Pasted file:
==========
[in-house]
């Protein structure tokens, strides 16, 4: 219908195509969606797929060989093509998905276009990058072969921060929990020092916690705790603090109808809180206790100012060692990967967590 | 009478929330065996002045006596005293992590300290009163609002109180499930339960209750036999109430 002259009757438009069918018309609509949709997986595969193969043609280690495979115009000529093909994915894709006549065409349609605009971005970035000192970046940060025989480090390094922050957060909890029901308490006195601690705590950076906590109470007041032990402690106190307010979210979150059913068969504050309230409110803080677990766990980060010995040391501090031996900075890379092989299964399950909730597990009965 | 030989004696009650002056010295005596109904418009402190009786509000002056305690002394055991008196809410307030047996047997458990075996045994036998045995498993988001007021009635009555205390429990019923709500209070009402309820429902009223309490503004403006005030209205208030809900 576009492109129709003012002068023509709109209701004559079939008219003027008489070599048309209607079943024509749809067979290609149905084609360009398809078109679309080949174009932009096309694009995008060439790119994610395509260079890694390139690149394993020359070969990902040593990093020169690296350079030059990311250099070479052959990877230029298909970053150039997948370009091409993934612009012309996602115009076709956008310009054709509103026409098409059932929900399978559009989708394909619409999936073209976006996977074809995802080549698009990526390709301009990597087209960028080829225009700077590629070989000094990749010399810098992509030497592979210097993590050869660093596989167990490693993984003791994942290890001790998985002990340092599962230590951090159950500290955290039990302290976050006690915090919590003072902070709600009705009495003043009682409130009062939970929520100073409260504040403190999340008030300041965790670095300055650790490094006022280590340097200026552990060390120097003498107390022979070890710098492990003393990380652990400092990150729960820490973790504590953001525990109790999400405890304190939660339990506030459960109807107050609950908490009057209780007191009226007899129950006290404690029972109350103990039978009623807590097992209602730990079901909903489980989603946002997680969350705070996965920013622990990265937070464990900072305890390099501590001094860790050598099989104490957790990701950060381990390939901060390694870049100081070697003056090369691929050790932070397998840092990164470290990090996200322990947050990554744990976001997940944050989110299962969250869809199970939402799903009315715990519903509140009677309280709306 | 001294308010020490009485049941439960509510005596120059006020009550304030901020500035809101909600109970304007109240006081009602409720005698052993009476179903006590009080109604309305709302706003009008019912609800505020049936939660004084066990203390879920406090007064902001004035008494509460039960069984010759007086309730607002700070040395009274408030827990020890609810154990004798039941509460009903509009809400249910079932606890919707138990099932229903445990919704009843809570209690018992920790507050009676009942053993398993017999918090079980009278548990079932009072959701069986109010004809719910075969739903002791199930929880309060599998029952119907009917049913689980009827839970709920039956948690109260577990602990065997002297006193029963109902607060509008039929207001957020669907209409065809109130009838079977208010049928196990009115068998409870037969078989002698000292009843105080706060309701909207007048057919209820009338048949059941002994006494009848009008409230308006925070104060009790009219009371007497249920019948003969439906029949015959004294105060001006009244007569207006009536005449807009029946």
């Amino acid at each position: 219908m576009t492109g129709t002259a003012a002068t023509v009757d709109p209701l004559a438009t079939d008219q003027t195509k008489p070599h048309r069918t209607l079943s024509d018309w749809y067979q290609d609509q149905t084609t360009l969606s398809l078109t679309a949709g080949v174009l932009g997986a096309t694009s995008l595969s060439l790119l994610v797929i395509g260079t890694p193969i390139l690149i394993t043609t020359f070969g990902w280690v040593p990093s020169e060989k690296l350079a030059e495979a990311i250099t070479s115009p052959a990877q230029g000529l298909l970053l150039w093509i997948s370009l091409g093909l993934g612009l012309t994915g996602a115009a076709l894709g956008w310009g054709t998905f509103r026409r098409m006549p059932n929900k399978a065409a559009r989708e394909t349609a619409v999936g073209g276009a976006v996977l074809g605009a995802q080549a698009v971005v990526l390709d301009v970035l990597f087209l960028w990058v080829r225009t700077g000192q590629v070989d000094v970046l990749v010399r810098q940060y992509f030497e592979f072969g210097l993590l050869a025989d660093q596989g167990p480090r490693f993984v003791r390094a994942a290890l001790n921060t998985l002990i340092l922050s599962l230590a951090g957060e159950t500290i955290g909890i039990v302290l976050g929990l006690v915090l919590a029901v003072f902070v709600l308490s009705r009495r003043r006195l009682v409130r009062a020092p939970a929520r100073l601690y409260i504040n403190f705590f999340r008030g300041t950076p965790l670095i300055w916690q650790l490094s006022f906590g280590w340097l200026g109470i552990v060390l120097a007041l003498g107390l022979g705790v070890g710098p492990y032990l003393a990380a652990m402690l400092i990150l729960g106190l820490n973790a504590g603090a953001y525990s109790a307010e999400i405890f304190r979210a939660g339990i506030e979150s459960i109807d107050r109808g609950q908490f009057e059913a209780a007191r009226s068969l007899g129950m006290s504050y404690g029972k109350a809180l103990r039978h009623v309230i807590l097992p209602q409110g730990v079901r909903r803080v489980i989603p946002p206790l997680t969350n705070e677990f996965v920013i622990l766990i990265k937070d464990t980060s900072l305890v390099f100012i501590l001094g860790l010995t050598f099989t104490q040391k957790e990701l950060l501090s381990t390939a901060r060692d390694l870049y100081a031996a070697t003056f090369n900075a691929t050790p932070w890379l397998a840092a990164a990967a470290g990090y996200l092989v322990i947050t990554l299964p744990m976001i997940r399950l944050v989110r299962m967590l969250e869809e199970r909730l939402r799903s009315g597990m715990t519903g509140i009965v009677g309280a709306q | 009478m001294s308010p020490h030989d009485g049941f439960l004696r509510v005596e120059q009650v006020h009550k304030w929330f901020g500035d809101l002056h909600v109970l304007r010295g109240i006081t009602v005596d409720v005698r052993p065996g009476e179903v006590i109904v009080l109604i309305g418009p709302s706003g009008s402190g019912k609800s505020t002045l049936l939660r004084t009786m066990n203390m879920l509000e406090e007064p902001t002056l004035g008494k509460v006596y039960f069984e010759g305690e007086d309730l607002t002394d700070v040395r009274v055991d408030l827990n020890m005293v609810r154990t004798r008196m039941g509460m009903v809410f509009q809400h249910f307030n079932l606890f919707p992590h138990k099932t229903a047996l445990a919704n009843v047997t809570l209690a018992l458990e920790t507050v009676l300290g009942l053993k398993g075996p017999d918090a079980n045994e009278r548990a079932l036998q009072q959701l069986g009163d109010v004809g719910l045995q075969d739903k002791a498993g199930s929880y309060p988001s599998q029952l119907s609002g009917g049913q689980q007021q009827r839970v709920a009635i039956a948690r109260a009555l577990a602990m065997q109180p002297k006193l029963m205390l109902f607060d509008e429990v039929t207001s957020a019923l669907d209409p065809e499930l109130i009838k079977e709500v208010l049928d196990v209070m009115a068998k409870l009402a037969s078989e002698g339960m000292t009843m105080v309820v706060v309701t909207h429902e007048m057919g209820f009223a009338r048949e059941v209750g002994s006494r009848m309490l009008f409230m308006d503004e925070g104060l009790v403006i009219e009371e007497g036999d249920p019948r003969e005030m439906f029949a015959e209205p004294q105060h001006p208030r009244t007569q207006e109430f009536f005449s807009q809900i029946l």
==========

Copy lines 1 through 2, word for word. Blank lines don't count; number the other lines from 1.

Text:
[in-house]
């Protein structure tokens, strides 16, 4: 219908195509969606797929060989093509998905276009990058072969921060929990020092916690705790603090109808809180206790100012060692990967967590 | 009478929330065996002045006596005293992590300290009163609002109180499930339960209750036999109430 002259009757438009069918018309609509949709997986595969193969043609280690495979115009000529093909994915894709006549065409349609605009971005970035000192970046940060025989480090390094922050957060909890029901308490006195601690705590950076906590109470007041032990402690106190307010979210979150059913068969504050309230409110803080677990766990980060010995040391501090031996900075890379092989299964399950909730597990009965 | 030989004696009650002056010295005596109904418009402190009786509000002056305690002394055991008196809410307030047996047997458990075996045994036998045995498993988001007021009635009555205390429990019923709500209070009402309820429902009223309490503004403006005030209205208030809900 576009492109129709003012002068023509709109209701004559079939008219003027008489070599048309209607079943024509749809067979290609149905084609360009398809078109679309080949174009932009096309694009995008060439790119994610395509260079890694390139690149394993020359070969990902040593990093020169690296350079030059990311250099070479052959990877230029298909970053150039997948370009091409993934612009012309996602115009076709956008310009054709509103026409098409059932929900399978559009989708394909619409999936073209976006996977074809995802080549698009990526390709301009990597087209960028080829225009700077590629070989000094990749010399810098992509030497592979210097993590050869660093596989167990490693993984003791994942290890001790998985002990340092599962230590951090159950500290955290039990302290976050006690915090919590003072902070709600009705009495003043009682409130009062939970929520100073409260504040403190999340008030300041965790670095300055650790490094006022280590340097200026552990060390120097003498107390022979070890710098492990003393990380652990400092990150729960820490973790504590953001525990109790999400405890304190939660339990506030459960109807107050609950908490009057209780007191009226007899129950006290404690029972109350103990039978009623807590097992209602730990079901909903489980989603946002997680969350705070996965920013622990990265937070464990900072305890390099501590001094860790050598099989104490957790990701950060381990390939901060390694870049100081070697003056090369691929050790932070397998840092990164470290990090996200322990947050990554744990976001997940944050989110299962969250869809199970939402799903009315715990519903509140009677309280709306 | 001294308010020490009485049941439960509510005596120059006020009550304030901020500035809101909600109970304007109240006081009602409720005698052993009476179903006590009080109604309305709302706003009008019912609800505020049936939660004084066990203390879920406090007064902001004035008494509460039960069984010759007086309730607002700070040395009274408030827990020890609810154990004798039941509460009903509009809400249910079932606890919707138990099932229903445990919704009843809570209690018992920790507050009676009942053993398993017999918090079980009278548990079932009072959701069986109010004809719910075969739903002791199930929880309060599998029952119907009917049913689980009827839970709920039956948690109260577990602990065997002297006193029963109902607060509008039929207001957020669907209409065809109130009838079977208010049928196990009115068998409870037969078989002698000292009843105080706060309701909207007048057919209820009338048949059941002994006494009848009008409230308006925070104060009790009219009371007497249920019948003969439906029949015959004294105060001006009244007569207006009536005449807009029946």